Image via The Drawing Center

Reading Rooms

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Belgian architecture studio BC Architects has designed the first building of a new school for deaf children in Burundi, Africa. The clay colored structure was built by the firm along with community members and features local materials including rammed earth walls and baked ceiling tiles. The design borrows from indigenous building typologies and serves as both a quiet educational space and gathering place for the community. Another take on a library, The Bookmobile Project travels the United States and Canada via a vintage airstream trailer that contains 300 books you can’t get at your local library including one-of-a-kind photocopied zines and small press publications.

Image via Dezeen

Fabricating Nature

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An interesting trend has been emerging in the realm of 3D printing: the desire to create or re-create nature through digital fabrication. London-based artist, Yuri Pattison, was inspired to print meteor-like objects after the Chelyabinsk meteor was spotted in the Russian sky in February 2013. Listings for fragments of the meteor on eBay drove Pattison to contemplate culture’s fetishization of the ‘original’ object and conceive of an art project that used eBay images to assemble a 3D model. The results are hunks of printed steel and silver that serve as a meditation on ‘authentic’ vs. ‘imitation.’ In Slovenia, the University of Maribor is experimenting with 3D technology to grow living vegetation in their project printGREEN. Their ‘garden printer’ is fed a mixture of soil, water, and seed and then manipulated to create a variety of shapes… that grow!

Image via Dazed Digital by Baker & Evans

Bookshelf: Innovation Reading

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Last week, Innovation Excellence released their suggested innovation readings for 2014, ranging from established classics to more recent releases. The book’s subjects focus on everything from “disruptive innovation”, unleashing creativity and the importance of collaboration in innovation. Suggested titles include  Change By Design: How Design Thinking Transforms Organizations and Inspires Innovation by  Tim Brown, The Innovator’s Dilemma by Clayton Christensen, Where Good Ideas Come From by Steven Johnson, and his TED talk of the same title.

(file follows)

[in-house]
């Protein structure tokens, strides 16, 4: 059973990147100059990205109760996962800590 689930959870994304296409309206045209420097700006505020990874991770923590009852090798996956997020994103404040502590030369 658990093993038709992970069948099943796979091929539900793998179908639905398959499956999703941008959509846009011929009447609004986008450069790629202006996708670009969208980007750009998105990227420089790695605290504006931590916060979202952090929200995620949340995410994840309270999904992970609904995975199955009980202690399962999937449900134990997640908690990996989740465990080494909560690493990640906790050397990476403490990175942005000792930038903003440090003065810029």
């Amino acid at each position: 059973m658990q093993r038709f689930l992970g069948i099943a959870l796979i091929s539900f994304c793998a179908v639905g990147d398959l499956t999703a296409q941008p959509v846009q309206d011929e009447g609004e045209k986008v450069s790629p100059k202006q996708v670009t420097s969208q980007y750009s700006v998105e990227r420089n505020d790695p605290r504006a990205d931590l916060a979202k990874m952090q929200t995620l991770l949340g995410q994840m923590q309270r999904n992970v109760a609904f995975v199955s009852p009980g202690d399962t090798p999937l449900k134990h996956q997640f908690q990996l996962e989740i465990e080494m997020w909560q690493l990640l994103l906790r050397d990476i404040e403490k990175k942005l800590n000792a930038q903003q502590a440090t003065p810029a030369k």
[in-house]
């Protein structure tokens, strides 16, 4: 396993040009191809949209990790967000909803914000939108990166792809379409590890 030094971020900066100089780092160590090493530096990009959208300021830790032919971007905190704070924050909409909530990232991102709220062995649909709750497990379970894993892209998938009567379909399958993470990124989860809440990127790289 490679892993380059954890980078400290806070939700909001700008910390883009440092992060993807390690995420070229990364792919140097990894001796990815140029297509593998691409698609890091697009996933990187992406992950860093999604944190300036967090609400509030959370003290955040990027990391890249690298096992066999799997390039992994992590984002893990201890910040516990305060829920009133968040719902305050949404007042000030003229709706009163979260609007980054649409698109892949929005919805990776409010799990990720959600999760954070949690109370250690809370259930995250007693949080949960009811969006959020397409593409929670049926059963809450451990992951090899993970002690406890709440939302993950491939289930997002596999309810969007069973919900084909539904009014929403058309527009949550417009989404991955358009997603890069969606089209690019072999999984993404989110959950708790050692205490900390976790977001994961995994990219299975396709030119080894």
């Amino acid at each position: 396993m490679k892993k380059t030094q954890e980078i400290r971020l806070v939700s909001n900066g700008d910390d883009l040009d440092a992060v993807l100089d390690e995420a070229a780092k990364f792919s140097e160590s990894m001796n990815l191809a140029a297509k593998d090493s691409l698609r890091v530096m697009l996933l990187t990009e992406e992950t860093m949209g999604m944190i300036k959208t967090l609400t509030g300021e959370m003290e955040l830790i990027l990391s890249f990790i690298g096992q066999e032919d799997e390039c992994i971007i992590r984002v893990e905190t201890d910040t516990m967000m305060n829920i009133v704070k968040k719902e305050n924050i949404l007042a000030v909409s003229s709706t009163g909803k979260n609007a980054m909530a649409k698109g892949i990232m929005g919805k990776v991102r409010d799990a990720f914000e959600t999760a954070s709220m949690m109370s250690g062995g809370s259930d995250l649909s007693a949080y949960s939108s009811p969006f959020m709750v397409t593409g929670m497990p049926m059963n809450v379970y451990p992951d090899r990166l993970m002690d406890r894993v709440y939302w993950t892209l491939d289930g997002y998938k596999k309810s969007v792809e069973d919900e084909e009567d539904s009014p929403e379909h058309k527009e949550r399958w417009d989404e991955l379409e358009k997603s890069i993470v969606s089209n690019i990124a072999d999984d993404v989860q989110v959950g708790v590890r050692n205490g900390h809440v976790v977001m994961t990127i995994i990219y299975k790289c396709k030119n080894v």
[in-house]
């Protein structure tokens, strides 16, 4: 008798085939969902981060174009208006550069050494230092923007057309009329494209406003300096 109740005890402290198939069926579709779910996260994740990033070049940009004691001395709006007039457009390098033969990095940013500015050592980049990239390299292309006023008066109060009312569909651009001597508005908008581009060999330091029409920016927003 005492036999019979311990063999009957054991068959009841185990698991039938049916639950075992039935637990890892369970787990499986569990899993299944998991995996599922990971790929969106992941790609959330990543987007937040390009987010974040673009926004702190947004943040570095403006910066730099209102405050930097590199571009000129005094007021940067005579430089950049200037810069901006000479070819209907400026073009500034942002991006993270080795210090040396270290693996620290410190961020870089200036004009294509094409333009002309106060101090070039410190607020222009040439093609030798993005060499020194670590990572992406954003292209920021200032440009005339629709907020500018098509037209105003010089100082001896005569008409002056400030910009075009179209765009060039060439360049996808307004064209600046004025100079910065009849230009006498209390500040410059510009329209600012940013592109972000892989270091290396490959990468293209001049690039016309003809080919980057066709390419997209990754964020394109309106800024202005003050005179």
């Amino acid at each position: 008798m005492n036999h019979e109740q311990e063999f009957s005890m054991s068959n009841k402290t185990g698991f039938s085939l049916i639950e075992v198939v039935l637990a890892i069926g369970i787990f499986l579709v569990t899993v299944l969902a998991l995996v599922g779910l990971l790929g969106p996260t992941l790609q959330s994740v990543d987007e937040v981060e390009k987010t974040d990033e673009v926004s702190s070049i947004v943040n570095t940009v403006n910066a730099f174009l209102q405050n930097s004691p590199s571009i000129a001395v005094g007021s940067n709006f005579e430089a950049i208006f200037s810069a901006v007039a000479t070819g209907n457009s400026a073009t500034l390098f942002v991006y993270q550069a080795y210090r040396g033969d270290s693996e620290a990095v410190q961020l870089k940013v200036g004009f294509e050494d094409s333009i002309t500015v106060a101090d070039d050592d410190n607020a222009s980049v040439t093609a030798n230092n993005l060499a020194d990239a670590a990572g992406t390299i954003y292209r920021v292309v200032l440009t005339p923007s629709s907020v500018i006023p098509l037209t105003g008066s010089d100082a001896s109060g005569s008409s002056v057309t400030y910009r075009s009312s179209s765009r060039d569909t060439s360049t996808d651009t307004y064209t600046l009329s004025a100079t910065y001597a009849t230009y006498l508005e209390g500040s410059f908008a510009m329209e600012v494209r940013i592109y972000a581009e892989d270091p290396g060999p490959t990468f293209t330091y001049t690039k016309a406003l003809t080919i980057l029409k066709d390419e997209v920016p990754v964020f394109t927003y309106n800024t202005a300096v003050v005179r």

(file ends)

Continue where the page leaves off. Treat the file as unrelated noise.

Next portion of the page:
Deconstructed Dutch Portraiture

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In American artist Michael Mapes riveting new work, he painstakingly assembles facsimiles of portraits painted by Dutch masters including Rembrandt and Nicolaes Eliaz Pickenoy. Hundreds of specimens – photos, hair, insect pins, gelatin capsules, glass vials, magnifying glasses, and sequins are meticulously arranged by shape and shade to create images that at a distance possesses uncanny likeness to the 350 year-old originals. The fanciful assemblages are evidence that artistic interpretation knows no bounds. Three of the pieces will be shown at Yellowstone Art Museum’s ‘Face to Face’ exhibit debuting March 2014.

Image via Designboom